From its chilly opening sequences and impressive title unveil, Ted Geoghegan’s slim yet sturdy debut We Are Still Here belongs to a contemporary tradition of filmmakers directly referencing vintage masters from the annals of horror cinema. Unlike the hybridization occurring in the works of recent indie filmmakers like Ti West or Adam Wingard, Geoghegan denies his film the same sense of increasing self-awareness, though a sense of the ludicrous certainly remains intact. Fashioning the film after giallo master Lucio Fulci’s 1981 classic The House by the Cemetery, Geoghegan assembles an impressive cast of notables. But those unfamiliar with either the source inspiration or the reputation of the principal players may find the narrative too routine, dressed up as it is with a title befitting of a Joyce Carol Oates saga.
Following the death of their son Bobby in a tragic car accident, Anne (Barbara Crampton) and Paul Sacchetti (Andrew Sensenig) flee into the wintry climes of upstate New York in an effort to regain control of their lives. Almost immediately, the couple senses something a bit off kilter about the residence, confirmed when nosy neighbors (Monte Markham and Connie Neer) drop by to discuss the house’s past as a funeral home whose previous owners met a tragic end at the hands of the angry townspeople. Anne is convinced the spirit reaching out to her must be Bobby’s, so she requests a visit from friends Jacob (Larry Fessenden) and May (Lisa Marie), who have psychic powers. Of course, the smoky odor seeping in through the basement is a portal to some other hellish zone, and the hungry house has woken up from its regular thirty year interval to devour a new family or else wreak havoc on the town.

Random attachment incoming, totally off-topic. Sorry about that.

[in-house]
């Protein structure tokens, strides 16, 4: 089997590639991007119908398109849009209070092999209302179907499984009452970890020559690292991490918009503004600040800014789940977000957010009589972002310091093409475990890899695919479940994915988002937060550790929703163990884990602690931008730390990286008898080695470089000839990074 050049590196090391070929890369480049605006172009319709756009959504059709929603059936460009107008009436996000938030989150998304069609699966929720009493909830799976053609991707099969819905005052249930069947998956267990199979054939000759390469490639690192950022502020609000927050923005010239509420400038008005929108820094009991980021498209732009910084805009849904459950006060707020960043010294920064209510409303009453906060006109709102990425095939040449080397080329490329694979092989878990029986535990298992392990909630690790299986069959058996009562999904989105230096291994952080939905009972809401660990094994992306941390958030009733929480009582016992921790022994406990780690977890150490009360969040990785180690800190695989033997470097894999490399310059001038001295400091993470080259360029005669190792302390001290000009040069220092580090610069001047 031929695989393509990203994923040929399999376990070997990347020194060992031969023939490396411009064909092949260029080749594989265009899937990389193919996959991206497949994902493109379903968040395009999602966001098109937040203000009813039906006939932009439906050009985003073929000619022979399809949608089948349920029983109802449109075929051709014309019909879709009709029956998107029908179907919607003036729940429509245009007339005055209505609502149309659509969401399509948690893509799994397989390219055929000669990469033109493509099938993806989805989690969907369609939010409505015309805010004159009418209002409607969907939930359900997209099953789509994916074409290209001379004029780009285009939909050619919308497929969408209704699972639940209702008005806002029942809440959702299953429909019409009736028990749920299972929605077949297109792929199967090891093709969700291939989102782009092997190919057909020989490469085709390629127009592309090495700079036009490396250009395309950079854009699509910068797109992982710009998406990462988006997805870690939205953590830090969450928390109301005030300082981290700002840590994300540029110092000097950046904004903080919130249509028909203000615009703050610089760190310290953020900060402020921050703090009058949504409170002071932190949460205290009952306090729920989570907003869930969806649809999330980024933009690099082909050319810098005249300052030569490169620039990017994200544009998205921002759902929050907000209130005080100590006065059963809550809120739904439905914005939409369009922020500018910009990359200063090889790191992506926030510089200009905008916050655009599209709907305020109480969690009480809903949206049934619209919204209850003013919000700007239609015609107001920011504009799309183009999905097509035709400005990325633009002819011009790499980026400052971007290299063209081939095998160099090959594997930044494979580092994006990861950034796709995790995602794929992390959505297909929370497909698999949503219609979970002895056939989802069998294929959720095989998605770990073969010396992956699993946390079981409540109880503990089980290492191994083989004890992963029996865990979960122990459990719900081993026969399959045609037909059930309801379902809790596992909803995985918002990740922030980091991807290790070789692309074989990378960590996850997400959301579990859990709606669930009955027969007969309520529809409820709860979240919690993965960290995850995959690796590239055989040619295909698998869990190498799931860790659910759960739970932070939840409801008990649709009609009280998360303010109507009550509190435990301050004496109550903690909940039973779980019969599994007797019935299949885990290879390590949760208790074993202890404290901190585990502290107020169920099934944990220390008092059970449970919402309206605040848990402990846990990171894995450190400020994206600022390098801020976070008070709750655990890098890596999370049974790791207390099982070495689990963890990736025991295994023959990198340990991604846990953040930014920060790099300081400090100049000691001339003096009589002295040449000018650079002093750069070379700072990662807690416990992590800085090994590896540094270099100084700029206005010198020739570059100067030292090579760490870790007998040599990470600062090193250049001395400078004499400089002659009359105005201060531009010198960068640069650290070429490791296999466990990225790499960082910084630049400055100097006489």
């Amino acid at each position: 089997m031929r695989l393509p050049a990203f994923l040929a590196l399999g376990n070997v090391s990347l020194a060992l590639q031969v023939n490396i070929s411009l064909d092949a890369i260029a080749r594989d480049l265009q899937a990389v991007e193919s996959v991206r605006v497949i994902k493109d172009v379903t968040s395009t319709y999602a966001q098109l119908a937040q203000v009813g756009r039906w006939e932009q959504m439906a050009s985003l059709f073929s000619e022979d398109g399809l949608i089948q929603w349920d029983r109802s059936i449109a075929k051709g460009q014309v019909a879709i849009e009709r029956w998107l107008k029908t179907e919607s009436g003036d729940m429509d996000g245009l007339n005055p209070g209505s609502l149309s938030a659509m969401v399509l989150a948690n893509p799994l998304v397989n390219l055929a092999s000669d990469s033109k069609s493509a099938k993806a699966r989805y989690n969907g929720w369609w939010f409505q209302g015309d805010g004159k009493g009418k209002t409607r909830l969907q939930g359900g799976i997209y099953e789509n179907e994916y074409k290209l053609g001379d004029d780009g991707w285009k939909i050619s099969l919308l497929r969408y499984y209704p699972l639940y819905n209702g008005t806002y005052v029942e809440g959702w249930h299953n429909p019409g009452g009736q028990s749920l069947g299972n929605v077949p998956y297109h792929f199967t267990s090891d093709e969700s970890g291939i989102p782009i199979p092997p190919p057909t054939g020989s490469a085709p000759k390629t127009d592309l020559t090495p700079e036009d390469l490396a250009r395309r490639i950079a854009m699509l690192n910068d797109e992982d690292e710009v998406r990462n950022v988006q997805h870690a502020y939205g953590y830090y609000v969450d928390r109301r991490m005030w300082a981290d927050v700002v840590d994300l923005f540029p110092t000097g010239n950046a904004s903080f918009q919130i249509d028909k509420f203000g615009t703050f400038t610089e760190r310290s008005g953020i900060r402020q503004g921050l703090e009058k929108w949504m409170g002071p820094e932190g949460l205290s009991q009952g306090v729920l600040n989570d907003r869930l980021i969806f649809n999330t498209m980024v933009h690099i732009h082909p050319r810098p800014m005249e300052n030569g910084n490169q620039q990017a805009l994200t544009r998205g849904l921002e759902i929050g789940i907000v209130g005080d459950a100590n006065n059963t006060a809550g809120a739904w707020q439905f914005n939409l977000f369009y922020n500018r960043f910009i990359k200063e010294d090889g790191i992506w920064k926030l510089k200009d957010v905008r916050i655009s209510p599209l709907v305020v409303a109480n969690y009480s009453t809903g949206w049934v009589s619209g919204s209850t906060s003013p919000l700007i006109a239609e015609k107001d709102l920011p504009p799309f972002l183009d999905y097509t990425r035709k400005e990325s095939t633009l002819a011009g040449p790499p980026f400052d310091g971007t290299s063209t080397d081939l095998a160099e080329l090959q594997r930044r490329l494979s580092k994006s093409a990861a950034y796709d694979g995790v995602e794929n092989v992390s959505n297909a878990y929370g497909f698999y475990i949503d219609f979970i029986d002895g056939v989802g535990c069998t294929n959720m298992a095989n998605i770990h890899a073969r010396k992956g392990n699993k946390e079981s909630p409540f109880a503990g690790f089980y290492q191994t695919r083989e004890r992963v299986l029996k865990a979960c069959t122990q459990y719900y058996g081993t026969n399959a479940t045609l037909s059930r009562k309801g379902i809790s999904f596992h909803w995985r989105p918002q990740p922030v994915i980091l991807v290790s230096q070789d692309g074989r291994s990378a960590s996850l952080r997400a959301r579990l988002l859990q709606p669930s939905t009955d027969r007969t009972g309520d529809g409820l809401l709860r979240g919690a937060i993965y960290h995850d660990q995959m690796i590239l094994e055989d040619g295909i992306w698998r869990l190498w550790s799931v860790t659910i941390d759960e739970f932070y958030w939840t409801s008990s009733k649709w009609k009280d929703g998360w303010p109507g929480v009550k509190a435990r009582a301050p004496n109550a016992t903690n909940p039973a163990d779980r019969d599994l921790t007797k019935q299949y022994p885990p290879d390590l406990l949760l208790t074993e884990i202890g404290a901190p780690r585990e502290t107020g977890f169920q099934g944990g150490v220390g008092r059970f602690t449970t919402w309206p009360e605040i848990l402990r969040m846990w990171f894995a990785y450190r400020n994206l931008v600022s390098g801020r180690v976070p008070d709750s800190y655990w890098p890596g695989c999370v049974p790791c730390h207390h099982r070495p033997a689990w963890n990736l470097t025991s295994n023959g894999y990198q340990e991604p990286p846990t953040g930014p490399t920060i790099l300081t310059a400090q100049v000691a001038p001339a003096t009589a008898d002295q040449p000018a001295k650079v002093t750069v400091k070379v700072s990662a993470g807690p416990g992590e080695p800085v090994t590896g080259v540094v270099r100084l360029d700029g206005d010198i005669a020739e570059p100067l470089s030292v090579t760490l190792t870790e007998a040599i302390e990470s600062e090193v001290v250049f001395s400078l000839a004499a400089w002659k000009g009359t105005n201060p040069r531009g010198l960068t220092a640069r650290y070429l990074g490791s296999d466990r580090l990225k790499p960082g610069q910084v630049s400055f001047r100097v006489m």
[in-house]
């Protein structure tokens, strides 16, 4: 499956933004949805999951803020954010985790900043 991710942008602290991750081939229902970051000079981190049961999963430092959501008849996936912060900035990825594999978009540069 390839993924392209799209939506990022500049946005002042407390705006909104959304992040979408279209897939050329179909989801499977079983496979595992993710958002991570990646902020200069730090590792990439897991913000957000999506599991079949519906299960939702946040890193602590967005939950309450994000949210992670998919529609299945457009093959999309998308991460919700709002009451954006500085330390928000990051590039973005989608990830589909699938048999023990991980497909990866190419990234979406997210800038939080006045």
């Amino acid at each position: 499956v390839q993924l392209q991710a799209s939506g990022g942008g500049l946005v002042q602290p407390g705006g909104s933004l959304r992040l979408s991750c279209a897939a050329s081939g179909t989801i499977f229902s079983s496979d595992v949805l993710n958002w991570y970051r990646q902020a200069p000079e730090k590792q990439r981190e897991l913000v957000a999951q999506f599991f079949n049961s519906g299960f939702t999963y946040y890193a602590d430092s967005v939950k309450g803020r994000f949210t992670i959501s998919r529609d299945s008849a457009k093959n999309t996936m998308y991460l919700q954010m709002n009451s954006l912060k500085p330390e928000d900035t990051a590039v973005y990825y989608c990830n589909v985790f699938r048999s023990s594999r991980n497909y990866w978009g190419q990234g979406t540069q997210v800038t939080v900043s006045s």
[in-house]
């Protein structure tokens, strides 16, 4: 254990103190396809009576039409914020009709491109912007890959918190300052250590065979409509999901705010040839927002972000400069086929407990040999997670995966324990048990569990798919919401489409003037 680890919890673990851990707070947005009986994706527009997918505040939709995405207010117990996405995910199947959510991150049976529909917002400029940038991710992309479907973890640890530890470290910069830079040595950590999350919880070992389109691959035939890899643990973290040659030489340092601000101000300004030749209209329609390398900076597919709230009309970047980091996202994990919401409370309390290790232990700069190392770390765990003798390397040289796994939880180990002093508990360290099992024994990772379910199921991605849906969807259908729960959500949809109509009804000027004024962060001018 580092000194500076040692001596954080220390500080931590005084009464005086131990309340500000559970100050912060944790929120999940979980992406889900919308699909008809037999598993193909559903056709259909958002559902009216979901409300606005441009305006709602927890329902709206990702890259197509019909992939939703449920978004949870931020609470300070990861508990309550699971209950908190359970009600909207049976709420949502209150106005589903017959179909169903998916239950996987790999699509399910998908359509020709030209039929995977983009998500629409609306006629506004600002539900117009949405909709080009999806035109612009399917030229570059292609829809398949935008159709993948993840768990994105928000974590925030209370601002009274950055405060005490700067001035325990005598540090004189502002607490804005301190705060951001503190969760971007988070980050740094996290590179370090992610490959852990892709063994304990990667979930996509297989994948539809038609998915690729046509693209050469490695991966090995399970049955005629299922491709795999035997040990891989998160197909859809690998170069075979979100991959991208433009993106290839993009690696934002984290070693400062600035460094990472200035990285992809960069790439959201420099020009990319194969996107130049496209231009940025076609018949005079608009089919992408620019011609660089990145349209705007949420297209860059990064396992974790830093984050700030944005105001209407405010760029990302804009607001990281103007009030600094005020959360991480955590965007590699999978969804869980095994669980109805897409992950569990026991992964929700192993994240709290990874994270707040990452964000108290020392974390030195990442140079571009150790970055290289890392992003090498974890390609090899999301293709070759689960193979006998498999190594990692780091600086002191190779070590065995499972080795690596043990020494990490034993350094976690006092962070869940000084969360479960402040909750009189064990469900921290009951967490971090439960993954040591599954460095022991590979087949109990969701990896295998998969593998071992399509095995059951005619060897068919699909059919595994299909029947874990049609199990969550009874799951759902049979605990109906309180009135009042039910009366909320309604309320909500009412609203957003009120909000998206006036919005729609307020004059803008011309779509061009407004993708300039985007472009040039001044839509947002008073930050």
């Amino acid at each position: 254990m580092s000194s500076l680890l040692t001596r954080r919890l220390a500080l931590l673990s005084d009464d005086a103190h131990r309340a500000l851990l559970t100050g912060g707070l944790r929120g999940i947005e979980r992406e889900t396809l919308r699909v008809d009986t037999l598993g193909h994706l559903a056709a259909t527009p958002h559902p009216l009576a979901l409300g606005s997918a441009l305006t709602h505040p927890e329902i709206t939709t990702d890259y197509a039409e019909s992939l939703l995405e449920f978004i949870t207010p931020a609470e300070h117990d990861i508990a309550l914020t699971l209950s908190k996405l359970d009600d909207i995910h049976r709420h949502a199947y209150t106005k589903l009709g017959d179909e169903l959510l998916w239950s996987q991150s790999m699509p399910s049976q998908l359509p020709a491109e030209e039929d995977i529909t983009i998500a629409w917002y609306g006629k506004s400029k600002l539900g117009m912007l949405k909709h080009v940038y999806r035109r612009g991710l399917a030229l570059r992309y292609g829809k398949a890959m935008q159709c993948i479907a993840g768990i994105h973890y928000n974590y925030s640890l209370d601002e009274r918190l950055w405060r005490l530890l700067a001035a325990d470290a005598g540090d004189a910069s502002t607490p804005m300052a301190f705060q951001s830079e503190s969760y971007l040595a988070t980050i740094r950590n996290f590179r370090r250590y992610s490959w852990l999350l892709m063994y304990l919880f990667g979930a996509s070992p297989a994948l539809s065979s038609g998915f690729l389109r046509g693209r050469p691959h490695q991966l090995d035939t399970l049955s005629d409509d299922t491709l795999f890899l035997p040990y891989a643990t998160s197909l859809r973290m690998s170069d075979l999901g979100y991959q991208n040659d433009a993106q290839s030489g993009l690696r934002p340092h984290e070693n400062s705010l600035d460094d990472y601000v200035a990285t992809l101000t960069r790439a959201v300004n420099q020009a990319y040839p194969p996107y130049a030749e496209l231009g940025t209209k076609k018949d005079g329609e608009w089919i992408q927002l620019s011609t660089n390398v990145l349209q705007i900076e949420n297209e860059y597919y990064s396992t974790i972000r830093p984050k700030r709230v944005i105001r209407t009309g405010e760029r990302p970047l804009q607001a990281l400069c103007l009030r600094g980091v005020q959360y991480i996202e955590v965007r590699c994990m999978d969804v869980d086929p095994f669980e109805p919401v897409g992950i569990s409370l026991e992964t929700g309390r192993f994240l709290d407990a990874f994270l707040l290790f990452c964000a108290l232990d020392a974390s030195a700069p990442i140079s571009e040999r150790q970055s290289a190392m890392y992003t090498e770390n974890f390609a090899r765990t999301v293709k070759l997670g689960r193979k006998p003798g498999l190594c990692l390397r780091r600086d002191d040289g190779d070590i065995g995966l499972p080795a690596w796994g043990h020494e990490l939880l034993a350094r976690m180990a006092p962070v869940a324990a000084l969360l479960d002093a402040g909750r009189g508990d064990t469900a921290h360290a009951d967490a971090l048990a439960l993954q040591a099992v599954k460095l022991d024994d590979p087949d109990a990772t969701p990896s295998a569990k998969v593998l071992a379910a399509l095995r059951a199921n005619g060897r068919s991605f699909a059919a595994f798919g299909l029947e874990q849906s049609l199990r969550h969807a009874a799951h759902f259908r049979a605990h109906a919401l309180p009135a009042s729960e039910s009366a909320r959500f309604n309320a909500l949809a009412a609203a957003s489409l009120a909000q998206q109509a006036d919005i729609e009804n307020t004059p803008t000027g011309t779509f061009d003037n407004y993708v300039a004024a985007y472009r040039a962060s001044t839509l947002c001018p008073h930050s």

It’s a delight to see Barbara Crampton in the lead, the muse of many a vintage Stuart Gordon classic, including famed titles like Re-Animator (1985) and From Beyond (1986). Recently, she appeared in Wingard’s You’re Next (2011), but here she’s mostly front and center as an anxious, grieving mother blind to the possibility that the presence trying to get her attention may have insidious intentions.
Other characters are presented with less seriousness, including character actor Andrew Sensenig as the husband, and a pair of young adults basically born to die in one of the film’s establishing sequences of brief demonic terror. Easy entertainment is hewn from the psychic hippies visiting, played by Tim Burton alum Lisa Marie and director Larry Fessenden in another send-up of his particular brand of loopy weirdness.
Most inspired is the inclusion of Monte Markham, the venerated actor managing to sidestep a bit of clunky exposition whereby the malicious intentions of the house are confirmed (these moments in Fulci films seem less distracting since everything was horrendously dubbed in English anyway).
When we’re not engaged in these simplistic developments, the look and tone of We Are Still Here is generally effective. Though the terror being wrought upon the unsuspecting Sacchetti’s is nothing new, the smoldering demons are presented with impressive finesse, including an early sequence where an electrician is quickly dispatched after fiddling around in their little tomb.